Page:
I was not hurt by the comment, but I was surprised. I was surprised because even in the mental healthcare field, there is still a skewed perception of mental disorders. Even someone studying to prescribe medication FOR mental disorders is lacking basic knowledge about mental health. This is a bright red fluorescent sign that mental health education is severely lacking. How we are taught to talk about mental health as a society is flawed, and change needs to occur.

This was a very minor experience for me. I was not hurt or set-off, and I quickly forget about the comment after I left. Yet, I still remember that comment like it was yesterday. it stuck in my mind so clearly that I am able to write about it today.

I want to reflect on this moment not only because it is a sign of how mental healthcare needs to change, but also because I know I will be told something along the lines of this again. Next time, I want to be prepared. If I were in that situation again, this is what I would say: “Just because I am in extreme pain and suffering does not mean that I am simply unhappy with my life. I want to be able to love and appreciate what I have, but I can’t. This does not mean that I am ungrateful or an unhappy person in general. This means that I have a severe mental illness and I am struggling right now. Which is exactly why I am in this office today. So no, I shouldn’t be happy. I SHOULD be exactly as I am right now, regardless of how it makes you feel.”




Setting Boundaries

I just turned down a job. It paid really well, was only for a few hours, and it was doing something I love. I said no without a second thought.

I know my limits, and I understand that my current schedule and mood is enough for me to manage. Could I use the extra money? Absolutely. However, my mental health and personal wellbeing are much more important to me than money.

This is what setting healthy boundaries looks like. I am using self-awareness and reflection to understand where I am and what my limits are. I understood that my plate was full. I didn’t have the energy or mental stability to “just add one more thing.” Although, a year ago that is exactly what I would have done. I was driven by money and success. I believed that doing this gave me worth and purpose. What I didn’t understand was that my life already had purpose and I was already worthy, just by being me.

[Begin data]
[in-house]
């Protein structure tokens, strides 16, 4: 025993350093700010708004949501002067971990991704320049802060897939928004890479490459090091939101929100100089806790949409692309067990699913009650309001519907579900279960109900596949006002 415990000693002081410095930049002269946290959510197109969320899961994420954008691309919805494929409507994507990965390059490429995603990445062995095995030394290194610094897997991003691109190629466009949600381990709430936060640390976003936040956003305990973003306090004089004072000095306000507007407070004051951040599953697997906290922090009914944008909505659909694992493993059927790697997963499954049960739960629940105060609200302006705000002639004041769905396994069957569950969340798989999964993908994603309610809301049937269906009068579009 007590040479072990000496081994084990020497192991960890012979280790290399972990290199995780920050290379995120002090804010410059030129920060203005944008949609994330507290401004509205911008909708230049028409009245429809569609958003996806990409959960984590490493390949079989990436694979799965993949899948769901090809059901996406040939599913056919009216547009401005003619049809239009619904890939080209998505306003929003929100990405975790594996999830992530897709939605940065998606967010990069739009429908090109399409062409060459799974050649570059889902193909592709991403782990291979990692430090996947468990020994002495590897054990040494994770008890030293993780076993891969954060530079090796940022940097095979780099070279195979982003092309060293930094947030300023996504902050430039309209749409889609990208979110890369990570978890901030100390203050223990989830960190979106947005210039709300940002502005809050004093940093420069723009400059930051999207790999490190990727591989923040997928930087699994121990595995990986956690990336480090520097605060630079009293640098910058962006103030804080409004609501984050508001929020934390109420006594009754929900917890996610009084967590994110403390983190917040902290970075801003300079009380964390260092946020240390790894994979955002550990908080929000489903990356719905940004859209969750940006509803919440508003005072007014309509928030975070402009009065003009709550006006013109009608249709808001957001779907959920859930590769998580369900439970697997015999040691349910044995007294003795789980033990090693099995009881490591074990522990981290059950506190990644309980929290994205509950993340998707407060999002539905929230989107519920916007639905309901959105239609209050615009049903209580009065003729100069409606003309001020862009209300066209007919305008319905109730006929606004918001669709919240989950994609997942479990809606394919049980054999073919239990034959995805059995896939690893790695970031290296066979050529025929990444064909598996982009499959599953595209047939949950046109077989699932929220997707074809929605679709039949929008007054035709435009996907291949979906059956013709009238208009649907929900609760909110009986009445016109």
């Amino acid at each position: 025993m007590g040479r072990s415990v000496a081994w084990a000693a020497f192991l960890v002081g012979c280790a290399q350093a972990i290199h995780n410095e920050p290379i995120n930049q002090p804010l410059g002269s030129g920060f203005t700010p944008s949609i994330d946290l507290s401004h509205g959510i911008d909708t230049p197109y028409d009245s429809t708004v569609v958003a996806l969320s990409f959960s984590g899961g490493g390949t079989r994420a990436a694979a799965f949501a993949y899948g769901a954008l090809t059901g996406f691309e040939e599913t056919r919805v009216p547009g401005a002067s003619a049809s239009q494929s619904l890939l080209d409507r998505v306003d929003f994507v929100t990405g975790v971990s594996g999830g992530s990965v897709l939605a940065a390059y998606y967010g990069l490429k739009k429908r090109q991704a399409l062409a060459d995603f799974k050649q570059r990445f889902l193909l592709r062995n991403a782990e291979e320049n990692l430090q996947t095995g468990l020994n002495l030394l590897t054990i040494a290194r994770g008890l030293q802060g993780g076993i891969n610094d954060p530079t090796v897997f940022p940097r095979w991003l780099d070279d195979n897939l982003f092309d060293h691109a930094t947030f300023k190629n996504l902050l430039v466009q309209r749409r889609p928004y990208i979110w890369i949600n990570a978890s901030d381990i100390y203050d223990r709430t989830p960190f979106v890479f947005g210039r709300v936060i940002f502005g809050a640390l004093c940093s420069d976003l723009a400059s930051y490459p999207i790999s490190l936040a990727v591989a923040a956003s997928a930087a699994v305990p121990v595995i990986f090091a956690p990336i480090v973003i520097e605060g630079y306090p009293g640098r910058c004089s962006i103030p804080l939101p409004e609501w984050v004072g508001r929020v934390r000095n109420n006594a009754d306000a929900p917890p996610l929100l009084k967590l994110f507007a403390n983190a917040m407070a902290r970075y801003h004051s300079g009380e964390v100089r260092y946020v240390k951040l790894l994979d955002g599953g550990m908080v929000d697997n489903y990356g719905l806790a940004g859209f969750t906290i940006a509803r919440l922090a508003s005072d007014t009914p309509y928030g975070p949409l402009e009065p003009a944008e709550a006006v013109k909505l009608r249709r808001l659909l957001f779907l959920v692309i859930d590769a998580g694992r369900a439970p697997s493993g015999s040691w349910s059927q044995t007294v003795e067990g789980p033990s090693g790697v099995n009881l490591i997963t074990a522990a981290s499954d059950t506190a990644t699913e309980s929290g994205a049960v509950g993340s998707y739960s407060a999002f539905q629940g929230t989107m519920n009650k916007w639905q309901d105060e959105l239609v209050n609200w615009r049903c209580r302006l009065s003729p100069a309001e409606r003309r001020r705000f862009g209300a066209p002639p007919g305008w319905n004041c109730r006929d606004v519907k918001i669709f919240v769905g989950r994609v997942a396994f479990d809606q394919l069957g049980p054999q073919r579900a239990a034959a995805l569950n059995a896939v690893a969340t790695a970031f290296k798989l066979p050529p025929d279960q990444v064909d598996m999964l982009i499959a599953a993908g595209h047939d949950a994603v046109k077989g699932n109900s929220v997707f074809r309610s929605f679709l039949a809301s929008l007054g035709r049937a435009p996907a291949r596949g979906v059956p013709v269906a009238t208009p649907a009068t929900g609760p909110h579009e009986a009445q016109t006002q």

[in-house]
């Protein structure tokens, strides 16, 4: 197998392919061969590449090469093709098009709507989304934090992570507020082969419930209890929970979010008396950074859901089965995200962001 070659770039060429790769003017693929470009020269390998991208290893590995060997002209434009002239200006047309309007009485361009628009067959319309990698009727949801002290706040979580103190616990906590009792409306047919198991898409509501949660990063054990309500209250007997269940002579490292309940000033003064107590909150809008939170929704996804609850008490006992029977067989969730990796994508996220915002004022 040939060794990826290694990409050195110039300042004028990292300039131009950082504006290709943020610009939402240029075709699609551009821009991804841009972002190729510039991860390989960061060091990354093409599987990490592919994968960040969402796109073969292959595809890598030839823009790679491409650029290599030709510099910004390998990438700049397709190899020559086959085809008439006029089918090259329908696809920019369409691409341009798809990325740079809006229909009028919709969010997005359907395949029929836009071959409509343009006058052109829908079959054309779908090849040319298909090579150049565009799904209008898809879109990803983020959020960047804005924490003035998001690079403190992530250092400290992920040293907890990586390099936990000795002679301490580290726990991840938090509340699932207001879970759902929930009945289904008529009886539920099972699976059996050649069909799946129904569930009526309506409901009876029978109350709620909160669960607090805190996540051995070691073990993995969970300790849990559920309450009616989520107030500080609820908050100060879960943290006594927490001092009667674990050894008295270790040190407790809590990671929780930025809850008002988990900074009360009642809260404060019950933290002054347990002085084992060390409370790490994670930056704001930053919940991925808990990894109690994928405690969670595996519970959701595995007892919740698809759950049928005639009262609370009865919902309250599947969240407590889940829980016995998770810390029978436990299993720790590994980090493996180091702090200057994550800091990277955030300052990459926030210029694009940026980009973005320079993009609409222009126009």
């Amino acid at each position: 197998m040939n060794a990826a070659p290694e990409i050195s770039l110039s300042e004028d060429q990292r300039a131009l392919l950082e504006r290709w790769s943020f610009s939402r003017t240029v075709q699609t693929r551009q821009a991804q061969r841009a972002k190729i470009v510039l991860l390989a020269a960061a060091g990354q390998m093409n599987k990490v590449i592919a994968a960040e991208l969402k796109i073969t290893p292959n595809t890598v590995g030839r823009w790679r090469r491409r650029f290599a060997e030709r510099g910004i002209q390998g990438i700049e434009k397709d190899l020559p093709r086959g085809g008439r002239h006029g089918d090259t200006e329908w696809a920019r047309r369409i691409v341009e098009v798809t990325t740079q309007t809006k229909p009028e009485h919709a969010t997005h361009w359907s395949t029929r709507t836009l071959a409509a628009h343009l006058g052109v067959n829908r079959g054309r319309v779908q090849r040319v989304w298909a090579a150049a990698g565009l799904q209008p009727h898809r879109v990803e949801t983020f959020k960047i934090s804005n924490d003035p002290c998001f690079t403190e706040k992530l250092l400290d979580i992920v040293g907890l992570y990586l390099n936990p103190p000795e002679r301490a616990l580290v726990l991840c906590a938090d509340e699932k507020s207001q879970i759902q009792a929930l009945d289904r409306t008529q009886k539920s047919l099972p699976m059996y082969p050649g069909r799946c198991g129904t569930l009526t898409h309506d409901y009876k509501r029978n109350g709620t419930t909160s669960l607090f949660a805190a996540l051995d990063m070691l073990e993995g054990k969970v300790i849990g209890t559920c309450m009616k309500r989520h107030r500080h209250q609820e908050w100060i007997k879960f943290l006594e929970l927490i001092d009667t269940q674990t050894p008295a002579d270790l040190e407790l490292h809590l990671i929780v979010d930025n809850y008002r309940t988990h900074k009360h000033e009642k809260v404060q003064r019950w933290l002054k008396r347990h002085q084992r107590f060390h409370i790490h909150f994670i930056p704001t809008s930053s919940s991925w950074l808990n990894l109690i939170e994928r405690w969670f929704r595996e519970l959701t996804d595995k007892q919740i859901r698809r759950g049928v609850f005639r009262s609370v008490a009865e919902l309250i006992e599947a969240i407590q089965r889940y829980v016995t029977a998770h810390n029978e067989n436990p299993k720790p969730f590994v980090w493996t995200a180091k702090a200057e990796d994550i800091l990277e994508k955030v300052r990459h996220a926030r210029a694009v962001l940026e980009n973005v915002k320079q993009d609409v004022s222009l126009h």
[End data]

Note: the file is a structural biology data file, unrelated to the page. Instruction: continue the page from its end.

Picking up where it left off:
I am a recovering people pleaser. I believed that I needed to meet other’s requests in order for them to accept and value me. It turns out that the people I want in my life are the ones who can accept ‘no.’ The people I was trying to please, were already pleased. They want what is best for you, so if you have to tell them no, that’s okay. They will recognize your self awareness and healthy boundaries.

I was influenced by social media. I thought I had to be doing something everyday, and if I didn’t document my life, how would people remember my existence? I saw others “living their best lives” and I felt horrible about myself. The problem was with me, not them. I was believing my negative thoughts and what they were telling me about myself. I accepted that I was boring, unwanted, and that everyone else in the world was doing better than me.

It has taken a lot of self reflection and mental work to get to this point. I guess I had to realize both my worth and my limits. I had to recognize and accept – I mean fully and truly accept- my own worth. I now understand that taking on more than I can handle is not a reflection of who I am. My level of importance does not change because my schedule is packed.

Learning how to say no gave me the freedom to heal. I am consciously choosing how I spend my time. I am observing my thoughts without accepting them as truths. I am setting myself up for success by saying ‘no.’



How to Support Someone Struggling

Support is essential for someone suffering from a mental illness. However, it is important that you are making sure you’re caring for yourself before caring for another. I believe that it is also crucial that you have a general understanding of the illness as well. Questions can always be brought to the individual about how they’re doing and in what ways they need support, but specific questions about mental health or their diagnosis may be better answered by professions or reading educational texts. For me, this means asking my family members to read ‘Loving Someone with Borderline Personality Disorder’ by Shari. Y Manning. This book has allowed my loved ones to gain a better understanding of what it is like to be me and the best ways that they can help.

The easiest and sometimes the most helpful thing you can do is be there. Remember to stay calm and keep your own emotions in check. Stick to one topic at a time. If you want to talk about their mental health, ease into it. ask appropriate questions, but don’t pry. This is where having done research becomes helpful. You will have some background knowledge of how they may be struggling. By having this information prior, you may have a better understanding of what they are saying, without requiring them to say very much.